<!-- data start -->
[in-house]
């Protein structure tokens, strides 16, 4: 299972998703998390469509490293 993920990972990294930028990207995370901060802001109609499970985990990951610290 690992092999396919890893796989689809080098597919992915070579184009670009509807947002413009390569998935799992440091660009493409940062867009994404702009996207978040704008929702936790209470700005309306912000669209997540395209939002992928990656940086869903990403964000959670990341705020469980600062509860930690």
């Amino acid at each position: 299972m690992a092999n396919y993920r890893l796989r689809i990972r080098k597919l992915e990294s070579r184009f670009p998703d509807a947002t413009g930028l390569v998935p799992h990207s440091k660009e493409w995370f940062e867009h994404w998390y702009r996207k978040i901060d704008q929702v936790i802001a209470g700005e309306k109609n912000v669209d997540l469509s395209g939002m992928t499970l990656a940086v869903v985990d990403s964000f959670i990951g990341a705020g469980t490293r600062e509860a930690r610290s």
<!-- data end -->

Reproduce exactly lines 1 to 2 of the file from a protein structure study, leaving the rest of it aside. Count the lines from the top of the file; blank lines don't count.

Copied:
[in-house]
């Protein structure tokens, strides 16, 4: 299972998703998390469509490293 993920990972990294930028990207995370901060802001109609499970985990990951610290 690992092999396919890893796989689809080098597919992915070579184009670009509807947002413009390569998935799992440091660009493409940062867009994404702009996207978040704008929702936790209470700005309306912000669209997540395209939002992928990656940086869903990403964000959670990341705020469980600062509860930690």